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Russia-Turkey summit proves Putin is kingmaker in Syria

Politics

Russia-Turkey summit proves Putin is kingmaker in Syria

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By Dimitar Bechev

If anyone expected much from Turkish President Recep Tayyip Erdoğan’s visit to Moscow this week, they had reason to feel let down. Talks with Russian President Vladimir Putin did not yield anything of significance on the big issues between the two countries.

The Turkish president failed to win an express go-ahead from the Kremlin to set up a security zone in northeast Syria following President Donald Trump’s promised withdrawal of the 2,000 U.S. troops there. Nor was there an announcement about the fate of the rebel-held enclave of Idlib where the Hayat Tahrir as-Sham (HTS), a radical grouping once allied to al Qaeda, has gained ground.

What Putin and Erdoğan chose to stress instead, during their joint press conference, was the burgeoning cooperation between Turkey and Russia in energy, trade and tourism. Yet even though ventures worth billions such as the TurkStream pipeline to carry gas from Russia across the Black Sea to Turkey, and the Akkuyu nuclear power plant being built by Russian firms in Turkey matter immensely, it is clear that Syria was at the centre of the talks.

Erdoğan has not given up hope that Russia will ultimately approve a Turkish offensive into Syrian Kurdish-controlled lands east of the River Euphrates. He made the case for it in an op-ed published in the highbrow Moscow daily Kommersant, mirroring an earlier piece he wrote for the New York Times.

Russia is not necessarily against such a scenario, but Putin has made it clear that Turkish intervention should happen on Russia’s terms.  At the joint press conference, the Russian president acknowledged that Ankara had legitimate security concerns. But then hastened to add that the 1998 agreement signed in Adana by Turkey and Syria charts the way forward.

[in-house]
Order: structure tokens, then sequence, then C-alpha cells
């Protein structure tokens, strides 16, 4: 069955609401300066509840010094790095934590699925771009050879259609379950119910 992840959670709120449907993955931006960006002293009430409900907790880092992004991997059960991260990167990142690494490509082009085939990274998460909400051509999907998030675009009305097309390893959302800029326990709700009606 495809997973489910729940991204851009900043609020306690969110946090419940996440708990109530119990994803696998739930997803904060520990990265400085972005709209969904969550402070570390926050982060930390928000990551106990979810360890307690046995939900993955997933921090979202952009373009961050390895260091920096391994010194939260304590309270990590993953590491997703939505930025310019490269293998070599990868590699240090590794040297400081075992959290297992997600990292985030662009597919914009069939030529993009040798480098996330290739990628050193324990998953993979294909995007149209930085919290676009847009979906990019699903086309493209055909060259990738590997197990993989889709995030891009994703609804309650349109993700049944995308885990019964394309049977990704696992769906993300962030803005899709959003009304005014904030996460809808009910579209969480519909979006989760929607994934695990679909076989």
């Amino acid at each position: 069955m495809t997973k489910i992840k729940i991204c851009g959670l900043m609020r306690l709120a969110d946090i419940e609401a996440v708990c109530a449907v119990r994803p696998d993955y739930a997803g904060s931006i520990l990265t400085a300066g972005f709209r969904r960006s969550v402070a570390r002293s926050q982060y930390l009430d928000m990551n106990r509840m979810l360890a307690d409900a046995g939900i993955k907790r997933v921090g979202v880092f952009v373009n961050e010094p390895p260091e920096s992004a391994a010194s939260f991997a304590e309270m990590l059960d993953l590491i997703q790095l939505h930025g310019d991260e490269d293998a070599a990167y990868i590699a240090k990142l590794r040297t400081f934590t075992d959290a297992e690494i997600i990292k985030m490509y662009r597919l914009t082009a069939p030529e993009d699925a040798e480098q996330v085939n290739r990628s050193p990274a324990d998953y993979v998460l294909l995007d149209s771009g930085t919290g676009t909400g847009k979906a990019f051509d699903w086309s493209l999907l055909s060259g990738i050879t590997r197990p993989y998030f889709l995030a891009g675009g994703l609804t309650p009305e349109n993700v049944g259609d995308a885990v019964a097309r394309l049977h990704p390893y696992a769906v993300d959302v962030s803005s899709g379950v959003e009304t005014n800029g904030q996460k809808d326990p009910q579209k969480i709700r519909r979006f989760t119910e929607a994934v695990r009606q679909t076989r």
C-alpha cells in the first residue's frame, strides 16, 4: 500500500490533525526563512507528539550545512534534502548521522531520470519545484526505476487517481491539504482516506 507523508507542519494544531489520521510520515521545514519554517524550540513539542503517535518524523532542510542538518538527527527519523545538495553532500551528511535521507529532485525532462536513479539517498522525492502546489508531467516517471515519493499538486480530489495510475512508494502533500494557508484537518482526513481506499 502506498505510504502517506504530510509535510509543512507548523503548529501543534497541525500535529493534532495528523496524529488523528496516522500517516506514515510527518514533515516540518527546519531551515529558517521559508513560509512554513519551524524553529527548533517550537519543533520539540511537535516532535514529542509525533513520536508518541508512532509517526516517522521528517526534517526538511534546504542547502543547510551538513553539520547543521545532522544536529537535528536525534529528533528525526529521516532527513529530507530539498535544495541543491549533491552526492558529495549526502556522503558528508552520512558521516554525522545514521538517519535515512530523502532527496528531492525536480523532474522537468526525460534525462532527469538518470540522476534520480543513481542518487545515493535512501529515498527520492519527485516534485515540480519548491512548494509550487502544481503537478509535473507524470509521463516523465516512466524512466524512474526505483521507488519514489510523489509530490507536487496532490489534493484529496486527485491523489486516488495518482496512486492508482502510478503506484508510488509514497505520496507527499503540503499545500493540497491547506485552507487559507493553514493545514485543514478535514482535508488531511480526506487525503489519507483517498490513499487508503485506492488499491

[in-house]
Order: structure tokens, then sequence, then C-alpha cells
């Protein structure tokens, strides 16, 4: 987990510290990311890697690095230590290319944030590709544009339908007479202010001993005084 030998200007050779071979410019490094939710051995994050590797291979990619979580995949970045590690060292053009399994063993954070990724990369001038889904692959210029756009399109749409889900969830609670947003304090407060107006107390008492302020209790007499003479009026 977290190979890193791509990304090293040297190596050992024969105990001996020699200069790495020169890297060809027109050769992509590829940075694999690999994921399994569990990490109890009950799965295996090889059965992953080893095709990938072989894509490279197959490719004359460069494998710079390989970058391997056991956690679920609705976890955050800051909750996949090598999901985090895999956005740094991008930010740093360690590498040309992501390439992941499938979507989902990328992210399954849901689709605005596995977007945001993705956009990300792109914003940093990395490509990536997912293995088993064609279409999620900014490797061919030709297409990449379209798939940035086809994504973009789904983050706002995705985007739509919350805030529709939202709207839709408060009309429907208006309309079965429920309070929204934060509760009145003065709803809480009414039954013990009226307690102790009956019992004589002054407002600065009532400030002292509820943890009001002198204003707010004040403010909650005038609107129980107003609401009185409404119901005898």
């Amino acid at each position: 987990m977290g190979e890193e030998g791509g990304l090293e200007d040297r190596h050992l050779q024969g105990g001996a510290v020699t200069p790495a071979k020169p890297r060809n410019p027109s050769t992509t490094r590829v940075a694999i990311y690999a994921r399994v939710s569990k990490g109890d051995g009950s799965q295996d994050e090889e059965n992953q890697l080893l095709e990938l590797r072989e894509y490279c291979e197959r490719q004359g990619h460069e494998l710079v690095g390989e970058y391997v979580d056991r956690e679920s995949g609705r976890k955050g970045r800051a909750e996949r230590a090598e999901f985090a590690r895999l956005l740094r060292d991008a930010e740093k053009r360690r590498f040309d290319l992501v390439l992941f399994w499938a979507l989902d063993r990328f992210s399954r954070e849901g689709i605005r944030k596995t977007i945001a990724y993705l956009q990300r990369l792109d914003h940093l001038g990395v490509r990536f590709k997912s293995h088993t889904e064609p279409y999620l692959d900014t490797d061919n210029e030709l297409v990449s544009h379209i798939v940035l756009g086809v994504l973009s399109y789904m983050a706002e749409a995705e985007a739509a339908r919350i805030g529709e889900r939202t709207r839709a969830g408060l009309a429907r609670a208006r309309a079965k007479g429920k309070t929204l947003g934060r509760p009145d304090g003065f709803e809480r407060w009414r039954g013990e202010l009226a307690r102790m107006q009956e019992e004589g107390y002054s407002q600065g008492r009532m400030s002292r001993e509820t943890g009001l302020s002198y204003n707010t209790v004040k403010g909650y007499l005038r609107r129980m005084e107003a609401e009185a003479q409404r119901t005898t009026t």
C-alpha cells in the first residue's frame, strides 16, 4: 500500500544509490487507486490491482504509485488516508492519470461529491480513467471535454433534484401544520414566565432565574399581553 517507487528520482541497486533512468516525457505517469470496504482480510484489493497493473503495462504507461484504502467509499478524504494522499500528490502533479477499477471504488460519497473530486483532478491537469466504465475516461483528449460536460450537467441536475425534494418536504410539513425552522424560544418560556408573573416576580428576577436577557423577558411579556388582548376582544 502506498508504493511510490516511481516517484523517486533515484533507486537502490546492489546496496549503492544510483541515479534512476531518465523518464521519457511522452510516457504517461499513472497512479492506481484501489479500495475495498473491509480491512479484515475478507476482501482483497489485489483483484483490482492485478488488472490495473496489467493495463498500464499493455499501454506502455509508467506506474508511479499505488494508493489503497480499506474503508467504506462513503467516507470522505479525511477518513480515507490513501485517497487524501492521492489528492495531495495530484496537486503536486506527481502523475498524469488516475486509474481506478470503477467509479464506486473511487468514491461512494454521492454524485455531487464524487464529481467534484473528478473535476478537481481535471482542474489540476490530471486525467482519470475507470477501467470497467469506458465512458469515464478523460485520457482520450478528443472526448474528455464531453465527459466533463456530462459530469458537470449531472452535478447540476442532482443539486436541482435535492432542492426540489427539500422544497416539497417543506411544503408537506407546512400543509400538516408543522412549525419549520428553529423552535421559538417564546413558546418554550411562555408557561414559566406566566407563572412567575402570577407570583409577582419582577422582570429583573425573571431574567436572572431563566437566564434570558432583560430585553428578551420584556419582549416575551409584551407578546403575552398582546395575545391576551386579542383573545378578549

Back then, the Syrian government agreed to outlaw the Kurdistan Workers’ Party (PKK) as a terrorist organisation, close its camps, stop arming it and expel PKK leader Abdullah Öcalan from its territory. Yet what was once a Syrian concession under threat of all-out war made by Turkey now serves Putin as an argument demanding that Erdoğan accept Syrian President Bashar Assad as a partner.

Russia’s stance that the Syrian government should take control over the northeast of the country remains firm. If Turkey wants to get rid of the Kurdish forces from Syria, it should coordinate with Damascus.

The situation in Idlib is as precarious as ever. It is effectively an HTS stronghold. Earlier this month, the jihadists routed the rival Noureddine al-Zinki militia across the Idlib governorate and rural Aleppo, seizing 20 townships and villages. The defeat of Ankara’s ally, which is part of the Free Syrian Army, puts at risk a deal reached last September by Putin and Erdoğan for Turkey to disarm the HTS.

In the run-up to the Turkish president’s visit to Moscow, Russian Foreign Minister Sergei Lavrov criticised Turkey for failing to keep up end of the bargain. For now Putin is playing the good cop and giving Turkey the credit for doing all it can.

He furthermore said that security and defence officials on both sides are still talking. Indeed, Hakan Fidan, the head of the National Intelligence Organisation (MIT) accompanied Erdoğan, after visiting Moscow at the end of December with Turkish Defence Minister Hulusi Akar.

Yet, in reality, the clock is ticking on Idlib. Without any plan for how to deal with HTS, Turkey won’t be able to defer a regime operation against the enclave for much longer.

Ankara’s main bargaining chip seems to be the future Syrian constitutional committee. To get the body off the ground, Russia and Assad need Turkey’s assent as a patron of the opposition. To be sure, the committee has been hindered by political squabbles over its composition. But Putin is now pointing a finger at France, Britain and Germany as spoilers.

At the press conference, he produced a copy of the letter the three countries sent to the UN asking it not to authorise the constitutional committee. Erdoğan, who took credit for convening a four-way summit with Putin, German Chancellor Angela Merkel and French President Emmanuel Macron, focused on Syria’s reconstruction and did not push back against the Russian president’s narrative. Erdoğan looked comfortable with the view of Turkey and Russia working side by side without the West.

All in all, the talks in Moscow confirmed Putin’s role of a kingmaker in Syria. Turkey wants Russia to take its interests into account, even at the risk of alienating Damascus and Tehran. Putin is hedging his bets and is at least rhetorically amenable to Erdoğan’s demands. But even if it holds some cards, Turkey has a weaker hand. To bring the Kremlin onto its side, it has to play them with much greater skill.

Source: Ahval News

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